The number of medicine graduates taught in the universities of Venezuela is decreasing due to the lack of optimal conditions for training and professional practice, warned the non-governmental organization Open Classroom in its report «Health University students at risk: violations of academic freedom and quality education». Shortage of inputs, violations of academic freedom, censorship, lack of technological updating, budget suffocation, precarious infrastructure, persecution and insecurity are some of the reasons that drive student and teacher desertion among the different postgraduate courses in the area of medicine. In addition, there are reports of robberies at night at the facilities, or theft of food, money, and personal belongings.
In the postgraduate courses of the Faculty of Medicine of the Central University of Venezuela (UCV) there is a shortage of medical and laboratory supplies —such as medicines, solutions and injectors— coupled with the deterioration of equipment such as tomographs, resonators or electrocardiographs. Added to the aforementioned problems are threats and harassment against students, teachers and staff at health centers such as the Hospital Universitario de Caracas (HUC) and the Hospital Vargas, both in Caracas.
By 2022 there were 1,587 graduate students or residents linked to the different clinical programs taught in Caracas, according to data from the UCV Postgraduate Studies Management. Nine years earlier, the UCV School of Medicine had 2,027 students. In 2014 it had 2,229 and in 2015 it had 2,156. This means that by 2022 the dropout rate was 26% compared to 2015. In the Andean region, in 2020, according to Aula Abierta, there were only 101 resident doctors in the postgraduate programs of the Universidad de Los Andes (ULA). That year, the completion rate of the studies was only 52.06%, while in the period 2016-2019, the rate was 97.8%.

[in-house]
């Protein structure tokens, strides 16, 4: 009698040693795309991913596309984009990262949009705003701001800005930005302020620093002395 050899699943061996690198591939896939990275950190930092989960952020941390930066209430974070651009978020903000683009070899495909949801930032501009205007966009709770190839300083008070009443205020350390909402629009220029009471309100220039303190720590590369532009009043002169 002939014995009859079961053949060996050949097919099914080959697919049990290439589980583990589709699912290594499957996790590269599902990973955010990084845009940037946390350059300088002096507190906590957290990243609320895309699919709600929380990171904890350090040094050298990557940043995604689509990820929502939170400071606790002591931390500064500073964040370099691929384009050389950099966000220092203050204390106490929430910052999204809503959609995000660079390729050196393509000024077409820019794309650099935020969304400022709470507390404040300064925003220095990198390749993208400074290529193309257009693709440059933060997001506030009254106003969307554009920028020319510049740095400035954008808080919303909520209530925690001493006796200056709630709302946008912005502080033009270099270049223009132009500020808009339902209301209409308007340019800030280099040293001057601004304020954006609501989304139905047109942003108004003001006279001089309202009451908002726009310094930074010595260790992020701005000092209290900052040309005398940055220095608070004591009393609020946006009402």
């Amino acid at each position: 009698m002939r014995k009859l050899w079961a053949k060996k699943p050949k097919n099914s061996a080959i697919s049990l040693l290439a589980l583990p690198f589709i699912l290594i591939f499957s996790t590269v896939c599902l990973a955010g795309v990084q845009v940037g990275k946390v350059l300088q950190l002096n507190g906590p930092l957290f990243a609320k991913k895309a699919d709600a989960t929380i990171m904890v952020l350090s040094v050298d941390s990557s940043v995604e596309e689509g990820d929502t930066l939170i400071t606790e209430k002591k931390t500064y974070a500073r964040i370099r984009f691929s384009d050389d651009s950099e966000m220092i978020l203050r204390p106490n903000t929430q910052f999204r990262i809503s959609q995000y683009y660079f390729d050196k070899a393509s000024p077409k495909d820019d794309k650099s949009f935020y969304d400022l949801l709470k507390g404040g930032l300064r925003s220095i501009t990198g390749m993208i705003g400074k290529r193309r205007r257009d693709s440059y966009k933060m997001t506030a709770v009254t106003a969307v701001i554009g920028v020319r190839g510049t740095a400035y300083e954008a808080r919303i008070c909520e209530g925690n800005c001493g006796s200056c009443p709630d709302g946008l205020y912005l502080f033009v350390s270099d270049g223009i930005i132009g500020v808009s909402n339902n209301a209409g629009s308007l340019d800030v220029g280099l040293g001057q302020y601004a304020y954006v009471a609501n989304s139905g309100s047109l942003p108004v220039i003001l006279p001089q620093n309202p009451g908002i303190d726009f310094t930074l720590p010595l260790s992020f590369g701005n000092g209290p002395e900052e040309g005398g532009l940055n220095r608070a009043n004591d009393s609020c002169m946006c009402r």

According to data from the Coordination of Postgraduate Studies of the Faculty of Medicine of the UCV supplied to Aula Abierta, until August 2022 34 graduate clinical programs were closed or inactive (out of a total of 157), of which at least 16 (10 specializations and 6 master’s degrees) stopped being taught due to lack of students. At the University Hospital of Caracas, 35 postgraduate programs and 16 extension courses were taught, but by September 2022 at least 4 programs were closed: Clinical Neurology, Thoracic Surgery, Applied Neurophysiology and the Master’s Degree in Clinical Research.
At the University of Zulia (LUZ) students have also withdrawn: of 42 residents who began the postgraduate course in General Surgery at the University Hospital of Maracaibo, 10 withdrew, a dropout rate of 24%. Already in 2019, Aula Abierta had documented an increase in student desertion from LUZ Medicine postgraduate courses reaching 80% in Thoracic Surgery and 71.4% in Cardiovascular Surgery. High dropout rates have also been recorded in the Medicine course itself at LUZ: in October 2014 there were close to 800 students, while by the end of 2022 it was estimated that only 300 students were about to graduate.
In the Eastern University (UDO) in Anzoátegui, the Family Medicine postgraduate course had 5 graduates for this 2022, but there were no residents in training or new admissions. In previous times, the postgraduate program had 14 students enrolled. In the case of the General Surgery postgraduate course, although there are 20 residents in the three years of training, close to half state that they want to emigrate. In addition, they report that they have had to assume new care areas in the hospital in order to guarantee patient care.